Do you have sufficient knowledge as to the legal aspects of employing staff? Are you aware of regulations relating to salaries and wages, taxation, workers compensation, workplace safety and equal opportunity? Do you know where to go to obtain this information?

Financial Issues

This takes a detailed look at the financial issues relating to the business idea. This includes the all important questions of what capital is required to start the business and how will you raise the required capital. What is your estimate of profitability after all costs, including tax, have been deducted? How much do you require to live on per annum? How long will it take to breakeven.

You also need to examine your own skills in relation to managing the finances. Are you able to do your own bookkeeping? Can you manage cashflows? Do you know where to go for expert financial advice?

Sales and Marketing

This looks at what you expect your sales and marketing strategy to be. It takes a look at how much time and money will be allocated to the sales and marketing function and determines what the most cost-effective promotional methods should be. It also asks who will be responsible for this function.

Conclusions

The above is not an exhaustive list of questions that should be asked when conducting a feasibility study but it gives you the flavour of what it should be. When you have done your research and found answers to the key questions you will be in a position to undertake a SWOT analysis. SWOT stands for strengths, weaknesses, opportunities and threats. It allows you to take all the information you have gathered and to make an overall assessment of the viability of the business.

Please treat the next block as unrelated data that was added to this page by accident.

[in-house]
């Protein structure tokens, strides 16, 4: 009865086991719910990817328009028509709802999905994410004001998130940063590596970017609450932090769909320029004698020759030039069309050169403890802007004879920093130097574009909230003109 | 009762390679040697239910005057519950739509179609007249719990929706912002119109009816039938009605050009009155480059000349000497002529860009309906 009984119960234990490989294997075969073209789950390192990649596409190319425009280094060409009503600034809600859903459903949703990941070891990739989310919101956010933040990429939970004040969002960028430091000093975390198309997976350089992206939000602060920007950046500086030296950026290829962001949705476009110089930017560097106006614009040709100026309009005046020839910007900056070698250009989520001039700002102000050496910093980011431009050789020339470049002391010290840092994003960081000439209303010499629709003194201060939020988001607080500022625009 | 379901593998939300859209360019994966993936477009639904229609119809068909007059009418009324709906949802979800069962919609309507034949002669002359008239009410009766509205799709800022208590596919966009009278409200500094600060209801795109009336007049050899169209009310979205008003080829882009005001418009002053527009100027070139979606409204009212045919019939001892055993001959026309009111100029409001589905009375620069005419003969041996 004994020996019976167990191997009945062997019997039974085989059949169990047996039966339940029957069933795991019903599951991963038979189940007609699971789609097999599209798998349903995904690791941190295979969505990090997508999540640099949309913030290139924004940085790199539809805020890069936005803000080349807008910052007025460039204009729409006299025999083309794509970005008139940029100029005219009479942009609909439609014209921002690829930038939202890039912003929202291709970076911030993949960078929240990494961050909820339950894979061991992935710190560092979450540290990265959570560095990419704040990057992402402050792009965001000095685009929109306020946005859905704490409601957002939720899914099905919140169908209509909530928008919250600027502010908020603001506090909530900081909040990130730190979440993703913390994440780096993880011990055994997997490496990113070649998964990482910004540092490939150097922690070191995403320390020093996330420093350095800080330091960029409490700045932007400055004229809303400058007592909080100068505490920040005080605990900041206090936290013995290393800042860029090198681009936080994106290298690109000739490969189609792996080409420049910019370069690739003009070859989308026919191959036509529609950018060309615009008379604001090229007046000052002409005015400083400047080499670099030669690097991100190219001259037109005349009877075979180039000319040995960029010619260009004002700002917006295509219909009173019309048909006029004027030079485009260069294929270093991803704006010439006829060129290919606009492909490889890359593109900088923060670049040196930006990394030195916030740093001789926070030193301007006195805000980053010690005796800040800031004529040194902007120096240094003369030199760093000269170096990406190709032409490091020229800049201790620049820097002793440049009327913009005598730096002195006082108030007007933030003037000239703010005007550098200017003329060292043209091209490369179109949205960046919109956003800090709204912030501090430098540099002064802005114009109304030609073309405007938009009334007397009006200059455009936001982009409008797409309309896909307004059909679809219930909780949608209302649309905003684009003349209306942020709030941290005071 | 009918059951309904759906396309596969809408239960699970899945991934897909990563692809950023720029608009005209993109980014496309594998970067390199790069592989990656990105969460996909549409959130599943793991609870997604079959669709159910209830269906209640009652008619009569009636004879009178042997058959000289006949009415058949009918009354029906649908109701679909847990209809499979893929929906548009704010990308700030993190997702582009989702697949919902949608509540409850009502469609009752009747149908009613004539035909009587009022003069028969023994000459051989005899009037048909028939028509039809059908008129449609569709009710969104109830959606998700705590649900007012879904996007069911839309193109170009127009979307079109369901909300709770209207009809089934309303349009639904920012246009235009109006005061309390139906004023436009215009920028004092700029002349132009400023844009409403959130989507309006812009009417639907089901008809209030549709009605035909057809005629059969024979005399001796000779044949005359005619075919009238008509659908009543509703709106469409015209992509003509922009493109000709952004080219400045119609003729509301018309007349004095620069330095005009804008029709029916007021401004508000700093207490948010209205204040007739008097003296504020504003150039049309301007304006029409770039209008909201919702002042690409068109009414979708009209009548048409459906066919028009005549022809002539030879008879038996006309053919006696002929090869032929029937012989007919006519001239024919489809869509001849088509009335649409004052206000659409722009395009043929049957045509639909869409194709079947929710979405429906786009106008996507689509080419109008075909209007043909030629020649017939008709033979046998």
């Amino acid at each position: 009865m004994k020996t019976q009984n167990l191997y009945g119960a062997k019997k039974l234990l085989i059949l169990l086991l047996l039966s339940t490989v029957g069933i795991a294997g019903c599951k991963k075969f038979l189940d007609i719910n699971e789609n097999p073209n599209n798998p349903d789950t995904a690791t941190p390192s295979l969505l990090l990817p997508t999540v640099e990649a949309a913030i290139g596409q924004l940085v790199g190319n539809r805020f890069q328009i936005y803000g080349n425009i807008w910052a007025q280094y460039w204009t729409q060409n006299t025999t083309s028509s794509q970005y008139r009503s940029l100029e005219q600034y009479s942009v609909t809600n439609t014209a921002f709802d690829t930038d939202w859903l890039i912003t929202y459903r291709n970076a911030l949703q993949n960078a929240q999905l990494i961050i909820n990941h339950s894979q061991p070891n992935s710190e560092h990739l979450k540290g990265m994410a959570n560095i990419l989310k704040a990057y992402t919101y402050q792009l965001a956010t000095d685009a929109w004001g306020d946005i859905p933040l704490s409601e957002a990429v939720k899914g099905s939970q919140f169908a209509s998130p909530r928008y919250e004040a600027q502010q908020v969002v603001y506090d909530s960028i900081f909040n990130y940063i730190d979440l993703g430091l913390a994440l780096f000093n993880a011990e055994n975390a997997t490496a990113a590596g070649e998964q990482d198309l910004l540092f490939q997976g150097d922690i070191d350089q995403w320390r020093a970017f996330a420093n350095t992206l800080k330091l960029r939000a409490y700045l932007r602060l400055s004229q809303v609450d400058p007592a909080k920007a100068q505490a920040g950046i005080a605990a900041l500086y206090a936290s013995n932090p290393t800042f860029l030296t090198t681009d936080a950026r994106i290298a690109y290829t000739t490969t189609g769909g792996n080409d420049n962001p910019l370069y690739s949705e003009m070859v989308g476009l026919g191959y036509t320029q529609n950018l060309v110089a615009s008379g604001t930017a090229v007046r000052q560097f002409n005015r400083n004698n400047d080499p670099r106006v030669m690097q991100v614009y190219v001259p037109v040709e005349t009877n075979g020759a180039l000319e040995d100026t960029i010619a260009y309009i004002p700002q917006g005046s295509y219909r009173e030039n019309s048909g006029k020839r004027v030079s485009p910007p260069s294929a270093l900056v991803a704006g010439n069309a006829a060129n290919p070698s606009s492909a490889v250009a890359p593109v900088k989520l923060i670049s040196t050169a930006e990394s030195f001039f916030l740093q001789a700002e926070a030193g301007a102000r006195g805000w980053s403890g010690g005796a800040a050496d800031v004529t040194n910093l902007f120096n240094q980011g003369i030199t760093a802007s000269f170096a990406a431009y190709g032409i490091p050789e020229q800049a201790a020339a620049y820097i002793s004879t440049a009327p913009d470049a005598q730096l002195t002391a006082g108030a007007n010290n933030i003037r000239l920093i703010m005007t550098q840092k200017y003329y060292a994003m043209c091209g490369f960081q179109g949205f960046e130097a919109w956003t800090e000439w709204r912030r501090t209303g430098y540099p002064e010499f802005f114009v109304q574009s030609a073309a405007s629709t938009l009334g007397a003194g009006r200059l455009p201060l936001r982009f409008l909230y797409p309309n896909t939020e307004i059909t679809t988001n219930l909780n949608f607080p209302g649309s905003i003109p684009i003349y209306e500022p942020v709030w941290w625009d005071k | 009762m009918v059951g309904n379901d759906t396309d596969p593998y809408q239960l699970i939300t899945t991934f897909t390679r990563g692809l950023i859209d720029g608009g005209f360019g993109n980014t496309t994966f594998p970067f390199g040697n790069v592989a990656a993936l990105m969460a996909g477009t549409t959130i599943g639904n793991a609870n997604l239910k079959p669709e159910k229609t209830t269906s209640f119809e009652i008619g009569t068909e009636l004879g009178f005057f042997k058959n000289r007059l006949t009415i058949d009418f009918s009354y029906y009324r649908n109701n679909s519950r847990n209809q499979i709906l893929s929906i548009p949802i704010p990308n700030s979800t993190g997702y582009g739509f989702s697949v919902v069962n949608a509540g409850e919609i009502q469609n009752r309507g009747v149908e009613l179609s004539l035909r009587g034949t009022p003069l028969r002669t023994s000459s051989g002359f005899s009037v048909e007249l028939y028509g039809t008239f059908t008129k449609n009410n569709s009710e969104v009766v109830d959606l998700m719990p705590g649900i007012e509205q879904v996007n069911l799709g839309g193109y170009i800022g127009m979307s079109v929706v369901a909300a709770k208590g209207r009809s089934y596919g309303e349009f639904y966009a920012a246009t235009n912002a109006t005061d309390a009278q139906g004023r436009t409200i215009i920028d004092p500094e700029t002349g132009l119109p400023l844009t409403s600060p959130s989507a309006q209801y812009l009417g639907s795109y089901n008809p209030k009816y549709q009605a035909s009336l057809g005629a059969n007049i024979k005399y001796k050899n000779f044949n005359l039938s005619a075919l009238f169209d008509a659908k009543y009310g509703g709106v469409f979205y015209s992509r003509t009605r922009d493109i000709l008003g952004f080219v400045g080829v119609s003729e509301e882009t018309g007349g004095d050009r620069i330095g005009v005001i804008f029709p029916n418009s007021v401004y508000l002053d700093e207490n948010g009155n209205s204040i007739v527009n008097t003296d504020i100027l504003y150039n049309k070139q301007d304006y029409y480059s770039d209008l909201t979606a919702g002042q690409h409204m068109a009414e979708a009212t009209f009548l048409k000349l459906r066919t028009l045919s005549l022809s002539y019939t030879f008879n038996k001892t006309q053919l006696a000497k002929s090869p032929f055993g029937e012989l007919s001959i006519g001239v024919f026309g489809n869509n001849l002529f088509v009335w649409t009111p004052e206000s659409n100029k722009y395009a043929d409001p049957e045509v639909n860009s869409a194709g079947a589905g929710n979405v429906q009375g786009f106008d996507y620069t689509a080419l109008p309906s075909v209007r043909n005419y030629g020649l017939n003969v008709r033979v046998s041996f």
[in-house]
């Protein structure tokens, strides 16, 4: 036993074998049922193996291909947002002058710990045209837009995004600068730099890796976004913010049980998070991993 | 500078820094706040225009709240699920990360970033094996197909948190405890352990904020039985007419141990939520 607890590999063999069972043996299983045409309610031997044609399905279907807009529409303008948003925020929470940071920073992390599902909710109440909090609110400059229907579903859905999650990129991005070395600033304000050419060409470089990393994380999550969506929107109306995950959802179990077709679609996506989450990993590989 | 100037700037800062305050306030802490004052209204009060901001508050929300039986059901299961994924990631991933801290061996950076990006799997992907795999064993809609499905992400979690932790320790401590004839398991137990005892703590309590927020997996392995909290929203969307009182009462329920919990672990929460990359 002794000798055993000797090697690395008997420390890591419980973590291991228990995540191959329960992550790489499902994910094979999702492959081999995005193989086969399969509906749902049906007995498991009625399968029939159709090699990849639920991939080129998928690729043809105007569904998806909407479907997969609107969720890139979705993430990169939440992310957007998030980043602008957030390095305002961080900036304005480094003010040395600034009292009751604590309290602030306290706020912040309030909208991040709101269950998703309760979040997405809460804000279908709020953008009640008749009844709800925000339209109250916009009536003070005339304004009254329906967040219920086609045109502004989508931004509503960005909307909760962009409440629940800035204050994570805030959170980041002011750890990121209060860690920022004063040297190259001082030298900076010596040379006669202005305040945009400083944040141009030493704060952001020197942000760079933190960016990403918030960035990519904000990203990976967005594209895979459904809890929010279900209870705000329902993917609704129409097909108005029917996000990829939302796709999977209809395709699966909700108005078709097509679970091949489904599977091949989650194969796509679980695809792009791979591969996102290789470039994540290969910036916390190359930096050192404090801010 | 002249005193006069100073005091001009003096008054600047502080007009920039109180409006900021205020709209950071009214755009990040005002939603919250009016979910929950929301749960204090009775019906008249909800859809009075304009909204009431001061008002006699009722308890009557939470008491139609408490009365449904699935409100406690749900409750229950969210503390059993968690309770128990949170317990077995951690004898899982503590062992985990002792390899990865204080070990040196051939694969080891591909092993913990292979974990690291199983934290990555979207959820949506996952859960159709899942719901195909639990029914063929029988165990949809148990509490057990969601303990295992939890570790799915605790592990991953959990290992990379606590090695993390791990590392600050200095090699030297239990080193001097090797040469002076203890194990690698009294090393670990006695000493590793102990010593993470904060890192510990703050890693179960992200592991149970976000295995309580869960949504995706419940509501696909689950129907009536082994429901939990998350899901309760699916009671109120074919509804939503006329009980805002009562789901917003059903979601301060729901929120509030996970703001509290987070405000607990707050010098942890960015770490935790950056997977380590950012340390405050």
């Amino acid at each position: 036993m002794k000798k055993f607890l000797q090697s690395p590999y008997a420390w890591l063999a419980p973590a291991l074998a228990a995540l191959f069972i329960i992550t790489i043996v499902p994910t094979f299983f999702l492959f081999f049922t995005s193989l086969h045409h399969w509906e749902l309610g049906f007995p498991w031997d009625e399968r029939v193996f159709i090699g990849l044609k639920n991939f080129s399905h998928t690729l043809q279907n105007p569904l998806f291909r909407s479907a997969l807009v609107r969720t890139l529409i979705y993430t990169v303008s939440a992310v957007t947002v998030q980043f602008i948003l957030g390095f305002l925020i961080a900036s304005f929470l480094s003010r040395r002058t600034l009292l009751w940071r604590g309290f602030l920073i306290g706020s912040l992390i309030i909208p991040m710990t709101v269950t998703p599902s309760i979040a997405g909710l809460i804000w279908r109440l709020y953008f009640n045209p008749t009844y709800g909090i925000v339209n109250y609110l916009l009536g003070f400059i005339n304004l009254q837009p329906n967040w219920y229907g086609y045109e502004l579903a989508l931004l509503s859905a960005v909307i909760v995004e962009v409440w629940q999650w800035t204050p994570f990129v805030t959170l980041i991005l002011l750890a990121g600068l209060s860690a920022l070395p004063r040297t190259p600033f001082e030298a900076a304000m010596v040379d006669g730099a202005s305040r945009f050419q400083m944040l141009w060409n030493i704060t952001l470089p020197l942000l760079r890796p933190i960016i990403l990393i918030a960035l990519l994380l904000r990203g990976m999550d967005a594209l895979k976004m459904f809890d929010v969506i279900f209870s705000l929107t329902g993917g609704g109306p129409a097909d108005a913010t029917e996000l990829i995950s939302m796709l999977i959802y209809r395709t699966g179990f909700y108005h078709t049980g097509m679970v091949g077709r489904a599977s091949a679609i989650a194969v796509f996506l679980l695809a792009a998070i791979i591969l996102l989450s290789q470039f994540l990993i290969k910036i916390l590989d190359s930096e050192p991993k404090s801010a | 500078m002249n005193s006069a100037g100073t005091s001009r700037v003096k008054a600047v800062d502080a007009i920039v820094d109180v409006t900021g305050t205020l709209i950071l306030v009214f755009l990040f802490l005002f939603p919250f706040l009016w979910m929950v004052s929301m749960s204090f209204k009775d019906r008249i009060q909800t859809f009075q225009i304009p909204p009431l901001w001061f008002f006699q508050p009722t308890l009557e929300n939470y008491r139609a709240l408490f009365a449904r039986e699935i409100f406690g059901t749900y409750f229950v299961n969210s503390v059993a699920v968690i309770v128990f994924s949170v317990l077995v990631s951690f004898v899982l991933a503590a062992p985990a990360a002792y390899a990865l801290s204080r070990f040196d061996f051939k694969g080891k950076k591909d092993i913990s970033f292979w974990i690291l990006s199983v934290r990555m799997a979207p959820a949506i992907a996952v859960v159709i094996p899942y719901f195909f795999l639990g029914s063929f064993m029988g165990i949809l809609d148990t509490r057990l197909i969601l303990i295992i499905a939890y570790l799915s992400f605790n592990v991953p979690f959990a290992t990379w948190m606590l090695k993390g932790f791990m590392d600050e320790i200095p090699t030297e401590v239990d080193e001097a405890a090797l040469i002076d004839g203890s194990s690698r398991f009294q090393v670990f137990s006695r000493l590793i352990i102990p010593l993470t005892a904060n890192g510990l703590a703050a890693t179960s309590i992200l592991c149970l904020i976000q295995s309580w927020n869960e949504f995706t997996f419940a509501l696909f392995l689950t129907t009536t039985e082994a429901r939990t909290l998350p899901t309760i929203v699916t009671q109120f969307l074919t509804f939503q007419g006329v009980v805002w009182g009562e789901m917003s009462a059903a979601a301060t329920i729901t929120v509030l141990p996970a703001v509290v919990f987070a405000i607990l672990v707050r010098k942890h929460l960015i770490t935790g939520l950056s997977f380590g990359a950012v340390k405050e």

Undertaking a feasibility study sounds like a lot of work, especially when you are eager to get started, but if you want to save yourself a lot of time, money, energy and grief, take the time to assess whether the business idea really is worth your investment. A feasibility study can help you sift through a raft of business ideas and allow you to discard those that are not worth pursuing and help you to identify the one that is most likely to be successful.

Karen L. Paiyo is an Australian Small Business Counsellor, supporting and nurturing the spirit of entrepreneurship in the Asia Pacific Region. Karen empowers small business owners by transferring to them the skills and expertise needed to help them take their business ideas from creative concept to profitable reality, faster and with less risk.

Pittsburgh Accounting – How To Find The Best Accounting Firm In Pittsburgh For Your Small Business

If you are looking for the best accounting firm in Pittsburgh for your small business, here are five definitive facts about the city and five sure-fire ways to find the accounting firm there that best meets your small business needs.

Pittsburgh — The Most Livable City In The U.S. Pittsburgh is Pennsylvania’s second largest city, population 311,647. The seven county area surrounding the city boasts a population of 2,354,957. Allegheny County, which includes Pittsburgh, is by far the biggest and most prosperous. In these seven counties, there are over 1,000 accounting firms, 40% of which are in Pittsburgh. Over half of them cater to small businesses.

In 2005 and again in 2009, The Economist ranked Pittsburgh the top most livable city in the United States. In 2007, Pittsburgh claimed the number one spot in Places Rated Almanac. In 2010, both Forbes Magazine and Yahoo! had Pittsburgh at the top of their lists. Entrepreneur Magazine ranked Pittsburgh as one of the best for entrepreneurs.